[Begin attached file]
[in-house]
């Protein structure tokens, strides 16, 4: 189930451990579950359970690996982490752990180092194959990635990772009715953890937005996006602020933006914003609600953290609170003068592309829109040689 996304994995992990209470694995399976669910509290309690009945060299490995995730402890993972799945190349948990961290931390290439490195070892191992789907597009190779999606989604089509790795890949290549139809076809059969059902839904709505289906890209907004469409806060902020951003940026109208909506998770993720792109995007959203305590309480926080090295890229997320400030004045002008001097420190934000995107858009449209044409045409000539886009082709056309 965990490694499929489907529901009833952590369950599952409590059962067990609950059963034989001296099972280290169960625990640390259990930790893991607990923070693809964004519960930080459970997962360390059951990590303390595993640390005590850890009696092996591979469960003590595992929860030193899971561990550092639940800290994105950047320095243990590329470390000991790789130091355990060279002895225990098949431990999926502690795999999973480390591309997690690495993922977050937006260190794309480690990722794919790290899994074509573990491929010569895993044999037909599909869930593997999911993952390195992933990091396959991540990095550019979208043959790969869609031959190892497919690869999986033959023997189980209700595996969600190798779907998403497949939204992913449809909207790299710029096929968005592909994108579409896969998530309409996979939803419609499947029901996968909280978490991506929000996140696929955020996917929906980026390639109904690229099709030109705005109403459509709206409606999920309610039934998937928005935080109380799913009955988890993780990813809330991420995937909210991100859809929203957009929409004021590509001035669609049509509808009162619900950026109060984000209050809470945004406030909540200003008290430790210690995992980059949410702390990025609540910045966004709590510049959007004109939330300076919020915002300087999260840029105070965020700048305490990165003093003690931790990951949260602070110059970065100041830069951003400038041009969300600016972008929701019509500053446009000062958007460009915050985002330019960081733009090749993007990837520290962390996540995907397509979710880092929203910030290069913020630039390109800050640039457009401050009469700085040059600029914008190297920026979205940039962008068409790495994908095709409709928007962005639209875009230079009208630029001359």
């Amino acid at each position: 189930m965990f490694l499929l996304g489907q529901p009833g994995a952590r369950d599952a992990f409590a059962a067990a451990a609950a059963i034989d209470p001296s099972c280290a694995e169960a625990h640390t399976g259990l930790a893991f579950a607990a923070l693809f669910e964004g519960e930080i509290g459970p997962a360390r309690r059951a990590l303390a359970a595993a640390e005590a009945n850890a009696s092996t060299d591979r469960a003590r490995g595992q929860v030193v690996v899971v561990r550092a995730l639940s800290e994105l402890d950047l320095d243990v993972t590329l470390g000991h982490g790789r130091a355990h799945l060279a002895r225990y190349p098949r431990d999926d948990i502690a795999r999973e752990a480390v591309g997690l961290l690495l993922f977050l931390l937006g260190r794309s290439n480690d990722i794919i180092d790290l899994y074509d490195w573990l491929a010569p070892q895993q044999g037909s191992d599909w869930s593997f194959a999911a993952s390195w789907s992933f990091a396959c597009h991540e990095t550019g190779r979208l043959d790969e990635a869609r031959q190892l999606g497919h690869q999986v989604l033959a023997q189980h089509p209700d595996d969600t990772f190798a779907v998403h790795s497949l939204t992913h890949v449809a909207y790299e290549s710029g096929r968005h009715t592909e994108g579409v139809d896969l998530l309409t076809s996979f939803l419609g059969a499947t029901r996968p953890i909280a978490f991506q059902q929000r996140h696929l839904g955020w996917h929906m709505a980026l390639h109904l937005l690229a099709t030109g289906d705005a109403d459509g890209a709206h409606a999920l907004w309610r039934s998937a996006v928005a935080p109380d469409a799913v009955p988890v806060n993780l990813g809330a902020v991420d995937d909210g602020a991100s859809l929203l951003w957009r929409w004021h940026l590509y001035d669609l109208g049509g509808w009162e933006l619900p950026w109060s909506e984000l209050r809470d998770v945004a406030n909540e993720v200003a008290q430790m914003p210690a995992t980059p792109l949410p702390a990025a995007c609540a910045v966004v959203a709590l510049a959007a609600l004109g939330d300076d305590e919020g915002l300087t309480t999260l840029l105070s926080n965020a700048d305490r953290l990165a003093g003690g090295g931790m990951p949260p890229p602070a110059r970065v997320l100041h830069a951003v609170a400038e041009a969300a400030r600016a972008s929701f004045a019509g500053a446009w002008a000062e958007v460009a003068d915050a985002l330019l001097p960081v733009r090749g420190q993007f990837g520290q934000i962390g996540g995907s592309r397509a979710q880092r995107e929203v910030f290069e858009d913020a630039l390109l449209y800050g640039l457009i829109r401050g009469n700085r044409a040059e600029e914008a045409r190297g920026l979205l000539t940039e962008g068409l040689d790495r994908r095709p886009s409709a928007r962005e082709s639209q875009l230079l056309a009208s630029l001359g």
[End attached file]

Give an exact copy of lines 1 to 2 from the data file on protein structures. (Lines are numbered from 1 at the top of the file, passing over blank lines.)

[in-house]
């Protein structure tokens, strides 16, 4: 189930451990579950359970690996982490752990180092194959990635990772009715953890937005996006602020933006914003609600953290609170003068592309829109040689 996304994995992990209470694995399976669910509290309690009945060299490995995730402890993972799945190349948990961290931390290439490195070892191992789907597009190779999606989604089509790795890949290549139809076809059969059902839904709505289906890209907004469409806060902020951003940026109208909506998770993720792109995007959203305590309480926080090295890229997320400030004045002008001097420190934000995107858009449209044409045409000539886009082709056309 965990490694499929489907529901009833952590369950599952409590059962067990609950059963034989001296099972280290169960625990640390259990930790893991607990923070693809964004519960930080459970997962360390059951990590303390595993640390005590850890009696092996591979469960003590595992929860030193899971561990550092639940800290994105950047320095243990590329470390000991790789130091355990060279002895225990098949431990999926502690795999999973480390591309997690690495993922977050937006260190794309480690990722794919790290899994074509573990491929010569895993044999037909599909869930593997999911993952390195992933990091396959991540990095550019979208043959790969869609031959190892497919690869999986033959023997189980209700595996969600190798779907998403497949939204992913449809909207790299710029096929968005592909994108579409896969998530309409996979939803419609499947029901996968909280978490991506929000996140696929955020996917929906980026390639109904690229099709030109705005109403459509709206409606999920309610039934998937928005935080109380799913009955988890993780990813809330991420995937909210991100859809929203957009929409004021590509001035669609049509509808009162619900950026109060984000209050809470945004406030909540200003008290430790210690995992980059949410702390990025609540910045966004709590510049959007004109939330300076919020915002300087999260840029105070965020700048305490990165003093003690931790990951949260602070110059970065100041830069951003400038041009969300600016972008929701019509500053446009000062958007460009915050985002330019960081733009090749993007990837520290962390996540995907397509979710880092929203910030290069913020630039390109800050640039457009401050009469700085040059600029914008190297920026979205940039962008068409790495994908095709409709928007962005639209875009230079009208630029001359």